The sequence is reversed when the auto contour on/off handles 546, 548 move from their respective off positions to their respective on positions. Thus, as the auto contour on/off handles 546, 548 move from their respective off positions to their respective on positions, the link 650, connecting the two handles 546, 548, moves in an opposite direction 643 (i.e., leftwardly as viewed from top in FIG. 8) from the second position closer to the side strut 506 to the first position closer to the side strut 508. As the link 650 moves in the direction 643, the pin 638 (FIG. 9), received in the elongate slot 636 (FIG. 9) in the rocker arm 620, causes the rocker arm 620 to rotate in a counterclockwise direction 645 from its off position tilted toward the side strut 506 to its on position tilted toward the side strut 508. The counterclockwise rotation of the rocker arm 620 causes the short arm 626 to release the cable 672 to relock the spring clutch 402 to enable the auto contour mechanism 400. The spring bias of the spring clutch 402 toward its locking position acts through the cable 672 to bias the rocker arm 620, and, therefore, the auto contour on/off handles 546, 548, toward their respective on positions shown in FIG. 8.

As shown in FIG. 11, circular portion 600 of handle 546 has two notches 664, 666 that correspond to the on and off positions thereof. As shown in FIGS. 8-9 and 12-13, an auto contour lockout lever 700 is coupled for pivoting movement to a pair of longitudinally-spaced flanges 522, 524 that extend upwardly from the bottom panel 520 by a longitudinally extending pin 702. The lockout lever 700 pivots between a locking position shown in FIG. 12 when the head section 42 is raised relative to frame 26 and a releasing position shown in FIG. 13 when the head section 42 is lowered fully relative to frame 26. The pivot pin 702 has a threaded portion that is screwed into a nut 704 to secure the lockout lever 700 to the upwardly extending flanges 522, 524.

The lockout lever 700 has a central portion 710, a side portion 706 that extends laterally outwardly from the central portion 710 and a side portion 708 that extends laterally inwardly from the central portion 710. An end portion 712 of the outwardly extending side portion 706 is bent toward the head end 32 of head section 42. A block 714 is secured to the bent portion 712 by a pair of laterally-spaced flanges 716 that extend upwardly from the block 714. An end portion 718 of the inwardly extending side portion 708 is also bent toward the head end 32 of head section 42. The lockout lever 700 has a generally U-shaped configuration in plan view as shown in FIGS. 8 and 9, and a generally S-shaped configuration in end view as shown in FIGS. 12 and 13. A spacer 711 is provided between the central portion 710 of lever 700 and flange 522. Pin 702 extends through a bore of spacer 711.

When the lockout lever 700 is in the locking position, shown in FIG. 12, the block 714 is received in a cutout 720 in the bottom panel 520 such that the downwardly-facing surface of the block 714 is generally coplanar with the downwardly-facing surface of the bottom panel 520 and a terminal portion 722 of the bent portion 718 of the lockout lever 700 is received in one of the two notches 664, 666 in the circular portion 600 of the auto contour on/off handle 546, depending upon whether the auto contour on/off handles 546, 548 are in their respective on positions as shown in solid in FIG. 8 or in their respective off positions as shown in phantom in FIG. 8. Thus, if the auto contour on/off handles 546, 548 are in their respective on positions, the terminal portion 722 of the lockout lever 700 is received in the notch 664 in the circular portion 600 of the auto contour on/off handle 546 to lock the handles 546, 548 in their respective on positions. Likewise, if the auto contour on/off handles 546, 548 are in their respective off positions, the terminal portion 722 of the lockout lever 700 is received in the notch 666 in the circular portion 600 of the auto contour on/off handle 546 to lock the handles 546, 548 in their respective off positions. A torsion spring 724 biases the lockout lever 700 in a direction 728 toward its locking position shown in FIG. 12. In the illustrated embodiment, both the block 714 and the cutout 720 have a generally rectangular cross section.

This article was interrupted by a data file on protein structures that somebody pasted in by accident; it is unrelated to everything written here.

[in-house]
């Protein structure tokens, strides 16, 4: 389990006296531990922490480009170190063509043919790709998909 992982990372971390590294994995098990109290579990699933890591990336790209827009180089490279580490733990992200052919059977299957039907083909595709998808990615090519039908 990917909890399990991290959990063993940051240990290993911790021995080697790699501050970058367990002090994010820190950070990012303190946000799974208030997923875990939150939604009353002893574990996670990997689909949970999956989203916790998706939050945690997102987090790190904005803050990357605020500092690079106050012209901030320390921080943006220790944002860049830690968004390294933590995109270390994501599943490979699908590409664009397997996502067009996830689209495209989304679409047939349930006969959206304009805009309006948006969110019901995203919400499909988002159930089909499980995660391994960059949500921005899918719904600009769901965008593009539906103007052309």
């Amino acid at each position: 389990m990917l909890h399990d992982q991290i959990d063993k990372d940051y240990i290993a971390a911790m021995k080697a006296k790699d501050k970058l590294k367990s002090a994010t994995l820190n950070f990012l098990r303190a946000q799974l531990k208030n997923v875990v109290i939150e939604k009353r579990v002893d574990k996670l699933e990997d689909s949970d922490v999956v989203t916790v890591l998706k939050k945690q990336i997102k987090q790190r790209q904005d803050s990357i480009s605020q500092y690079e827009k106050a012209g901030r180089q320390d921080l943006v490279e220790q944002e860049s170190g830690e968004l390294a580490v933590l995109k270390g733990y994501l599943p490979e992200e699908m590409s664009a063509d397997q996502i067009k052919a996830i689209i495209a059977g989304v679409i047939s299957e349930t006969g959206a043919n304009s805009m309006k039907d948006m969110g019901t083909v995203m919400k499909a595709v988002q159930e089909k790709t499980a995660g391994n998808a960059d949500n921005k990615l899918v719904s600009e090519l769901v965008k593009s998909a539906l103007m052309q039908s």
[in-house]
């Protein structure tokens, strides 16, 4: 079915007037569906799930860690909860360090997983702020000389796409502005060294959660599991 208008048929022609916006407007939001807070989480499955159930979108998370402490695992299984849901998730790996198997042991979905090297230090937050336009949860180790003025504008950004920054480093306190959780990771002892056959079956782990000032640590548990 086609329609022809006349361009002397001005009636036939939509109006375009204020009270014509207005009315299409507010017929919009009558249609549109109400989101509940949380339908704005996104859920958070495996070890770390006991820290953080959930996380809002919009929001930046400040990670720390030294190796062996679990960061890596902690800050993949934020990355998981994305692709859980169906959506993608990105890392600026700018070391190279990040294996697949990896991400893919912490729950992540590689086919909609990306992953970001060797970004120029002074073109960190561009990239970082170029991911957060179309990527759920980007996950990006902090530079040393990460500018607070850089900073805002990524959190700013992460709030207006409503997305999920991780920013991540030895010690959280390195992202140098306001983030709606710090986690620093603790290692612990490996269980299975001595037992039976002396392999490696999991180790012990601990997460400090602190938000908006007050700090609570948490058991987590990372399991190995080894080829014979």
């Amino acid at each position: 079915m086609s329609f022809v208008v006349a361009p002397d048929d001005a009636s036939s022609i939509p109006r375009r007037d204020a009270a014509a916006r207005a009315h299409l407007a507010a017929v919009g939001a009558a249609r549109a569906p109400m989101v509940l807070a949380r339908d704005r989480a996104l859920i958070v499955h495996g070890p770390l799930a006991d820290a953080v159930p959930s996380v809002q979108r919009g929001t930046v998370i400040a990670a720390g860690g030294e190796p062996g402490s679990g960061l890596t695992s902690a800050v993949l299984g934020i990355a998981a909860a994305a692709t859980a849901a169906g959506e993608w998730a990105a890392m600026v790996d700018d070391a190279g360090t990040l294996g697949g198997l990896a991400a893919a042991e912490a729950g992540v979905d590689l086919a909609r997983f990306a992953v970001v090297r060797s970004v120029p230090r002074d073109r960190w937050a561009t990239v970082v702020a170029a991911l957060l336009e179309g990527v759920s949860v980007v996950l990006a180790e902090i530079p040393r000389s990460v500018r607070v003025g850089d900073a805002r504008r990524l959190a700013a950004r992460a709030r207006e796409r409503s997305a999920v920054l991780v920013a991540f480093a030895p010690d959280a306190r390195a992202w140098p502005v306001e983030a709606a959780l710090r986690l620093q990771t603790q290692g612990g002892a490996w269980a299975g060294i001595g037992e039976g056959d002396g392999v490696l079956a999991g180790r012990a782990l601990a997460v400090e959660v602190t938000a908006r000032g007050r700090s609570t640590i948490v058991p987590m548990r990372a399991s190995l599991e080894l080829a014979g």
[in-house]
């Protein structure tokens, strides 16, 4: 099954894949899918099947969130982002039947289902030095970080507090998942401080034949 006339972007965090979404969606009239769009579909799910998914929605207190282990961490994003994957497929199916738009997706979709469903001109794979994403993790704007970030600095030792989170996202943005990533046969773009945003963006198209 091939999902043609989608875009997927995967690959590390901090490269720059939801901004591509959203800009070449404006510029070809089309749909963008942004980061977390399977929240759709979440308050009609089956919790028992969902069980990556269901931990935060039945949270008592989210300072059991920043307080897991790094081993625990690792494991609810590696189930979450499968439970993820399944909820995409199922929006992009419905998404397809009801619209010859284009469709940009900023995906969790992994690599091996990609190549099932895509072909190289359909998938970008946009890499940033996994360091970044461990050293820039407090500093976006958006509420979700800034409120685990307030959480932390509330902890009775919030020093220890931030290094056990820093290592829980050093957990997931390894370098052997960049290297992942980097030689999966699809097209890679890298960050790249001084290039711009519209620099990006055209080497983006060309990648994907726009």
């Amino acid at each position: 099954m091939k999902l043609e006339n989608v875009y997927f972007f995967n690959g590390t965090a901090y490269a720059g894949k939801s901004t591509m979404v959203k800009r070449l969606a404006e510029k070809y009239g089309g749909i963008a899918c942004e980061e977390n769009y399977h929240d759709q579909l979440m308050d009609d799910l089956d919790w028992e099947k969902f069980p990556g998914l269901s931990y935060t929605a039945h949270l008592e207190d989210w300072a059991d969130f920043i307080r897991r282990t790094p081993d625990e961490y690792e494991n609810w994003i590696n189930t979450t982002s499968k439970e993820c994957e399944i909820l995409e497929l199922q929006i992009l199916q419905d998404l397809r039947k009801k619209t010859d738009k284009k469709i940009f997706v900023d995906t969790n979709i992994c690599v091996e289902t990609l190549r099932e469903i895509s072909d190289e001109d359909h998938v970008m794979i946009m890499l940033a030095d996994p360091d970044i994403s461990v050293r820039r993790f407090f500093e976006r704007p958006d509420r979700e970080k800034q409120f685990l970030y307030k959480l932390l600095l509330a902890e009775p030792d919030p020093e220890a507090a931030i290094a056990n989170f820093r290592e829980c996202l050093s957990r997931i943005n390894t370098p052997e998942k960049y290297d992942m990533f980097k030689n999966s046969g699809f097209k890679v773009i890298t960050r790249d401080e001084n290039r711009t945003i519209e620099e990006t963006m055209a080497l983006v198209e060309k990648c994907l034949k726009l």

As the head section 42 is lowered to its fully lowered position, a post or block 726 coupled to the upper frame 26 enters the cutout 720 in the bottom panel 520 from a lower side thereof as shown in FIG. 13 to pivot the lockout lever 700 in a direction 730 disengaging the terminal portion 722 of the lockout lever 700 from the associated notch 664, 666 to free the auto contour on/off handles 546, 548 for movement between the on and off positions. If desired, the auto contour on/off handles 546, 548 can then be moved from their on positions to their off positions or from their off positions to their on positions. When the auto contour on/off handles 546, 548 are moved from their off positions to their on positions, the spring bias of the spring clutch 402 toward its locking position acts through the cable 672 to bias the rocker arm 620, and, therefore, the auto contour on/off handles 546, 548, toward their respective on positions shown in solid in FIG. 8 until the head section 42 is raised and the terminal portion 722 of the lockout lever 700 is again received in the notch 664 in the auto contour on/off handle 546. On the other hand, when the auto contour on/off handles 546, 548 are moved from their on positions to their off positions, the cantilevered detent member 658 holds the rocker arm 620, and, therefore, the auto contour on/off handles 546, 548, in their respective off positions shown in phantom in FIG. 8 until the head section 42 is raised and the terminal portion 722 of the lockout lever 700 is again received in the notch 666 in the auto contour on/off handle 546.